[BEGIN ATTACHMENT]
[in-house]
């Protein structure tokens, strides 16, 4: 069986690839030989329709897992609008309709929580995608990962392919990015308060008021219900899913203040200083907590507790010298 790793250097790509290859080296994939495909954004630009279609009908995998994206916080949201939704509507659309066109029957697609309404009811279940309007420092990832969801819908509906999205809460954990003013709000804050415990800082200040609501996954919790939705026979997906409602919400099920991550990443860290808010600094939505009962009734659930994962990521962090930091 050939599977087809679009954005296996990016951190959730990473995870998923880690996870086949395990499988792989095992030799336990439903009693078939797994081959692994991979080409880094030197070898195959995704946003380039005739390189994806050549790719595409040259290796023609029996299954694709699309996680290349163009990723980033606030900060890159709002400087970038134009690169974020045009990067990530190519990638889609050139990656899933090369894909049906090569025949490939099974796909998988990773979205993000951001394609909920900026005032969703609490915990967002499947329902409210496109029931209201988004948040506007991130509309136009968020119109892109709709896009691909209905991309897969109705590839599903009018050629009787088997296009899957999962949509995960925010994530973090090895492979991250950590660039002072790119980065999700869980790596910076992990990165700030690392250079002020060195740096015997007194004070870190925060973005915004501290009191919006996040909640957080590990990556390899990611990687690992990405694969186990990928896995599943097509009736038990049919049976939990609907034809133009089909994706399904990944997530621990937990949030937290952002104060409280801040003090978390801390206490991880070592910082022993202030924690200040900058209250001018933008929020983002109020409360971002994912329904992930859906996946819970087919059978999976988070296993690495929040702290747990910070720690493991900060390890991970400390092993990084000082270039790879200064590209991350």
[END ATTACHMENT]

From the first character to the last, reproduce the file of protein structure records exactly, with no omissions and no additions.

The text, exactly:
[in-house]
């Protein structure tokens, strides 16, 4: 069986690839030989329709897992609008309709929580995608990962392919990015308060008021219900899913203040200083907590507790010298 790793250097790509290859080296994939495909954004630009279609009908995998994206916080949201939704509507659309066109029957697609309404009811279940309007420092990832969801819908509906999205809460954990003013709000804050415990800082200040609501996954919790939705026979997906409602919400099920991550990443860290808010600094939505009962009734659930994962990521962090930091 050939599977087809679009954005296996990016951190959730990473995870998923880690996870086949395990499988792989095992030799336990439903009693078939797994081959692994991979080409880094030197070898195959995704946003380039005739390189994806050549790719595409040259290796023609029996299954694709699309996680290349163009990723980033606030900060890159709002400087970038134009690169974020045009990067990530190519990638889609050139990656899933090369894909049906090569025949490939099974796909998988990773979205993000951001394609909920900026005032969703609490915990967002499947329902409210496109029931209201988004948040506007991130509309136009968020119109892109709709896009691909209905991309897969109705590839599903009018050629009787088997296009899957999962949509995960925010994530973090090895492979991250950590660039002072790119980065999700869980790596910076992990990165700030690392250079002020060195740096015997007194004070870190925060973005915004501290009191919006996040909640957080590990990556390899990611990687690992990405694969186990990928896995599943097509009736038990049919049976939990609907034809133009089909994706399904990944997530621990937990949030937290952002104060409280801040003090978390801390206490991880070592910082022993202030924690200040900058209250001018933008929020983002109020409360971002994912329904992930859906996946819970087919059978999976988070296993690495929040702290747990910070720690493991900060390890991970400390092993990084000082270039790879200064590209991350």